Making Sense of 2015 to Plan for 2016 - Elaine Froese | Canada’s Farm Whisperer | Your go-to expert for farm families who want better communication and conflict resolution to secure a successful farm transition

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Making Sense of 2015 to Plan for 2016

by | Jan 5, 2016 | Uncategorized

 

planning for a new year

It’s January, 2016 and a new year is upon us. Although we are only five days in, I started my new year a few months ago – in September. I find that the “back to school” time is a perfect time to start a new learning season. Whether you started early too or are just beginning, it’s time to review 2015 and make a plan for 2016. Take down last year’s calendar, review your 2015 diary, and give yourself a moment to reflect by answering these year-in-review questions.

Year-In-Review Questions

1. What do I remember and value from my past year?

  • List the accomplishments that you deem most noteworthy.
  • List the disappointments from that same time frame.

2. What did you learn this past year?

  • I learned from what I did accomplish that…
  • I learned from what I did not accomplish that…

3. If I reframe my learnings into counsel for the coming year, I hear myself advising…

  • What does 2015 teach you about how you should approach 2016 differently?

4. I notice that I experience a definite resistance (pushback) that limits either my accomplishments or my being who I most genuinely am. This resistance looks and feels like…

  • I call these ‘boulders.’ Understanding them will help you push through.

5. The 7-8 most deeply held beliefs or core values that I want to live by in the next year are…

  • You might like to choose a theme word for 2016. My word for 2013 was “beloved.” In the past I have chosen courage, hope, joy, pacing and generosity. Find a smooth stone and write your theme word on the rock with a Sharpie marker. You’ll be amazed how many times in the upcoming year you can affirm that you have chosen the right theme for 2016. Words are powerful. Pay attention to the one that grabs your heart and soul for 2016.

6. What are at least two goals for each of the roles I live in for 2016?

  • My personal, physical, mental, emotional & spiritual well-being and growth…
  • My family, marriage/partners and children
  • My friends…
  • My work…
  • My neighbourhood or closest community…
  • My world…

7. What are my top 7-8 goals for next year out of all of the goals listed in #6?

  • Which goals are most important for 2016? Which roles are most important for 2016?

8. Who am I willing to share this with in order to be accountable and responsible in achieving them?

  • How will I keep track of my progress?
  • Can I write them on a colourful paper for the office wall?

[Tweet “8 questions to help you reflect on #2015 and plan for a great #newyear in #2016.”]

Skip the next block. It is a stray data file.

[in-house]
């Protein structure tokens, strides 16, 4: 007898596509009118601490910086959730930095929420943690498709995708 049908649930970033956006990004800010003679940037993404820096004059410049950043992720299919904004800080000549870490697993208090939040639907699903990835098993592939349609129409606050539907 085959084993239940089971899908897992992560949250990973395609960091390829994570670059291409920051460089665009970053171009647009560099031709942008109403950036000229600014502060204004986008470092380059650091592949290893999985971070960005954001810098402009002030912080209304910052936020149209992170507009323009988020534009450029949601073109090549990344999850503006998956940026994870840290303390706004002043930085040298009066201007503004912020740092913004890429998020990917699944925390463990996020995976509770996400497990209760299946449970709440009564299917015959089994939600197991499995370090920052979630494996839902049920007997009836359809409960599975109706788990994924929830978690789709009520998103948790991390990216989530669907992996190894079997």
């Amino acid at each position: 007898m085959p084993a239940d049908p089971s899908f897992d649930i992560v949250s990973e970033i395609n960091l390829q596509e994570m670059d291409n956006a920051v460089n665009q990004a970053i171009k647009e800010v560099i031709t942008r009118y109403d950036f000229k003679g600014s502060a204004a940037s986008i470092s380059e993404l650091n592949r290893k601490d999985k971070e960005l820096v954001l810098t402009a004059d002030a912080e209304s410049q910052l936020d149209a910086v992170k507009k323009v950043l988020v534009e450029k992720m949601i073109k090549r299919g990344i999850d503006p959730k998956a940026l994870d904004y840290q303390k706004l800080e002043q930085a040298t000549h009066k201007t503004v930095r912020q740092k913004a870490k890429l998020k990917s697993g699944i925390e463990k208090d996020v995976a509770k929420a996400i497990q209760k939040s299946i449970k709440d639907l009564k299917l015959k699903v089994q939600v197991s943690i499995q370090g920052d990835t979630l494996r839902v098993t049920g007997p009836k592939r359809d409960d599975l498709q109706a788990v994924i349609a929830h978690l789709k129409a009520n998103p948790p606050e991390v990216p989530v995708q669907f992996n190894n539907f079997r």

Congratulate Yourself for Your Thoughtful Work

There is power in your pencil and pen. I know that many of the “next gen” use thumbs instead of pencils, but whatever works, use it. Studies have shown that folks who write their thoughts out in journals live longer. There is also research that shows those who commit goals to paper or computer are more likely to hit the marks and targets they set.

Many farm families tell me that they just want “a happy family;” they want harmony and time to hang out together as family. Okay, what does that look like in practice? Set some weekends aside now for fun at the lake, either in the snow, or in the summer with the boat, canoe, kayak, or wiener sticks!

Decide who is hosting the next gathering and block out the dates early. We all lead very “busy” full lives, but we all make choices to commit to what is really important.

I am thankful for the quiet solitude here, but more grateful for the privacy and space of a thriving prairie farm. A blanket keeps the winter chill off as I craft encouragement to you. My goal for 2016 is to continue to cherish family and relationships, since intimacy and friendship are 2 of my top 6 values. I know this to be true as I have a Value Styles Indicator assessment that I use with myself and my farm family clients. If you would like more clarity about the different beliefs or common values that are driving your farm team, contact me and I’ll set up the assessment for your farm team, online. Conflict is fueled when the values you embrace are not honoured in your farm workplace. Perhaps the tension triggers you are experiencing are a result of messed up or incongruent value expectations.

Make sure that your goals align with what you truly value and cherish, then your chances of success in hitting your targets and achieving your goals will be greatly enhanced.

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